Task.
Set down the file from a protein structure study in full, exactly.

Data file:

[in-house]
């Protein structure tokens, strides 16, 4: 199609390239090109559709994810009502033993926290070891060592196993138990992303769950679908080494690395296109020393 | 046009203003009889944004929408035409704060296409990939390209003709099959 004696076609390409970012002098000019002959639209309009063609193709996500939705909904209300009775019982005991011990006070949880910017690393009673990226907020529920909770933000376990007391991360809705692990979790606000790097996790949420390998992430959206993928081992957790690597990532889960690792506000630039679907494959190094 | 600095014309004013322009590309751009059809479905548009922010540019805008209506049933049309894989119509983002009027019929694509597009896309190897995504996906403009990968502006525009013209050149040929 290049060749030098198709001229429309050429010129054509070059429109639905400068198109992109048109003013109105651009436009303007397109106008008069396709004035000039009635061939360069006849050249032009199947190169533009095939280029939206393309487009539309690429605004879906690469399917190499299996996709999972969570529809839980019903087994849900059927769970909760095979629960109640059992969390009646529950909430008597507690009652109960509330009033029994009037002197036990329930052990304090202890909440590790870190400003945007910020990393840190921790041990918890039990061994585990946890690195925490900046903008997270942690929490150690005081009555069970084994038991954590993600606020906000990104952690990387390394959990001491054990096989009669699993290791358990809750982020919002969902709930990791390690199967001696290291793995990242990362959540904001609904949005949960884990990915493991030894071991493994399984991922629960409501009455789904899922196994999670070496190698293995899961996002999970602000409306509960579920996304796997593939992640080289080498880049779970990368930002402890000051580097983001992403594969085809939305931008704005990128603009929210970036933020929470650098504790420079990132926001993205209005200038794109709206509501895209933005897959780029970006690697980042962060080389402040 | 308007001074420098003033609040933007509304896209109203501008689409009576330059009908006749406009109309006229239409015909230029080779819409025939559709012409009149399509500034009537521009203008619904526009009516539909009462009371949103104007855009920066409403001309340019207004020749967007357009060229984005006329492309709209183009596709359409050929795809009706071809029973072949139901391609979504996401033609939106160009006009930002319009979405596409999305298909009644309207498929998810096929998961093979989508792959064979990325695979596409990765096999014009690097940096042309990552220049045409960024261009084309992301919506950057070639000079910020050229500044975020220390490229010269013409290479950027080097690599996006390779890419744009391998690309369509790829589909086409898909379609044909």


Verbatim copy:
[in-house]
């Protein structure tokens, strides 16, 4: 199609390239090109559709994810009502033993926290070891060592196993138990992303769950679908080494690395296109020393 | 046009203003009889944004929408035409704060296409990939390209003709099959 004696076609390409970012002098000019002959639209309009063609193709996500939705909904209300009775019982005991011990006070949880910017690393009673990226907020529920909770933000376990007391991360809705692990979790606000790097996790949420390998992430959206993928081992957790690597990532889960690792506000630039679907494959190094 | 600095014309004013322009590309751009059809479905548009922010540019805008209506049933049309894989119509983002009027019929694509597009896309190897995504996906403009990968502006525009013209050149040929 290049060749030098198709001229429309050429010129054509070059429109639905400068198109992109048109003013109105651009436009303007397109106008008069396709004035000039009635061939360069006849050249032009199947190169533009095939280029939206393309487009539309690429605004879906690469399917190499299996996709999972969570529809839980019903087994849900059927769970909760095979629960109640059992969390009646529950909430008597507690009652109960509330009033029994009037002197036990329930052990304090202890909440590790870190400003945007910020990393840190921790041990918890039990061994585990946890690195925490900046903008997270942690929490150690005081009555069970084994038991954590993600606020906000990104952690990387390394959990001491054990096989009669699993290791358990809750982020919002969902709930990791390690199967001696290291793995990242990362959540904001609904949005949960884990990915493991030894071991493994399984991922629960409501009455789904899922196994999670070496190698293995899961996002999970602000409306509960579920996304796997593939992640080289080498880049779970990368930002402890000051580097983001992403594969085809939305931008704005990128603009929210970036933020929470650098504790420079990132926001993205209005200038794109709206509501895209933005897959780029970006690697980042962060080389402040 | 308007001074420098003033609040933007509304896209109203501008689409009576330059009908006749406009109309006229239409015909230029080779819409025939559709012409009149399509500034009537521009203008619904526009009516539909009462009371949103104007855009920066409403001309340019207004020749967007357009060229984005006329492309709209183009596709359409050929795809009706071809029973072949139901391609979504996401033609939106160009006009930002319009979405596409999305298909009644309207498929998810096929998961093979989508792959064979990325695979596409990765096999014009690097940096042309990552220049045409960024261009084309992301919506950057070639000079910020050229500044975020220390490229010269013409290479950027080097690599996006390779890419744009391998690309369509790829589909086409898909379609044909």